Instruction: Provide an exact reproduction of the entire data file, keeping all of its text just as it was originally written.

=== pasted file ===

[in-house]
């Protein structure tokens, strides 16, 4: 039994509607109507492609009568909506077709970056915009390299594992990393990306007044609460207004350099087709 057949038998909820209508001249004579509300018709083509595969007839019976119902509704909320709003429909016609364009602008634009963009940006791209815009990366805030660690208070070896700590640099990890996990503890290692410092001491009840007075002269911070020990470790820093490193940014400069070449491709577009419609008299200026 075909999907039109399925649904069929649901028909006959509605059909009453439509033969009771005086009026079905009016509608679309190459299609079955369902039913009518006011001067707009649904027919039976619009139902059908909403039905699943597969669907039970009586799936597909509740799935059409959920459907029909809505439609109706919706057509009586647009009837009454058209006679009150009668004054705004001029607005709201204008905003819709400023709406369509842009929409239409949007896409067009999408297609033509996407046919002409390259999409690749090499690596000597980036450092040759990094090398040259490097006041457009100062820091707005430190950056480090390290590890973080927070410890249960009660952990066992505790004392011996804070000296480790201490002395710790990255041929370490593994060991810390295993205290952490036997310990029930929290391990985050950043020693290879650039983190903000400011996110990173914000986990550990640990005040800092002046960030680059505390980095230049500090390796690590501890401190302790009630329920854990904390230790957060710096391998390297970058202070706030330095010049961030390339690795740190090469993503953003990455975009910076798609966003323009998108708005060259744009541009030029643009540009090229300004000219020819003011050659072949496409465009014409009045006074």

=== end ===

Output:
[in-house]
């Protein structure tokens, strides 16, 4: 039994509607109507492609009568909506077709970056915009390299594992990393990306007044609460207004350099087709 057949038998909820209508001249004579509300018709083509595969007839019976119902509704909320709003429909016609364009602008634009963009940006791209815009990366805030660690208070070896700590640099990890996990503890290692410092001491009840007075002269911070020990470790820093490193940014400069070449491709577009419609008299200026 075909999907039109399925649904069929649901028909006959509605059909009453439509033969009771005086009026079905009016509608679309190459299609079955369902039913009518006011001067707009649904027919039976619009139902059908909403039905699943597969669907039970009586799936597909509740799935059409959920459907029909809505439609109706919706057509009586647009009837009454058209006679009150009668004054705004001029607005709201204008905003819709400023709406369509842009929409239409949007896409067009999408297609033509996407046919002409390259999409690749090499690596000597980036450092040759990094090398040259490097006041457009100062820091707005430190950056480090390290590890973080927070410890249960009660952990066992505790004392011996804070000296480790201490002395710790990255041929370490593994060991810390295993205290952490036997310990029930929290391990985050950043020693290879650039983190903000400011996110990173914000986990550990640990005040800092002046960030680059505390980095230049500090390796690590501890401190302790009630329920854990904390230790957060710096391998390297970058202070706030330095010049961030390339690795740190090469993503953003990455975009910076798609966003323009998108708005060259744009541009030029643009540009090229300004000219020819003011050659072949496409465009014409009045006074």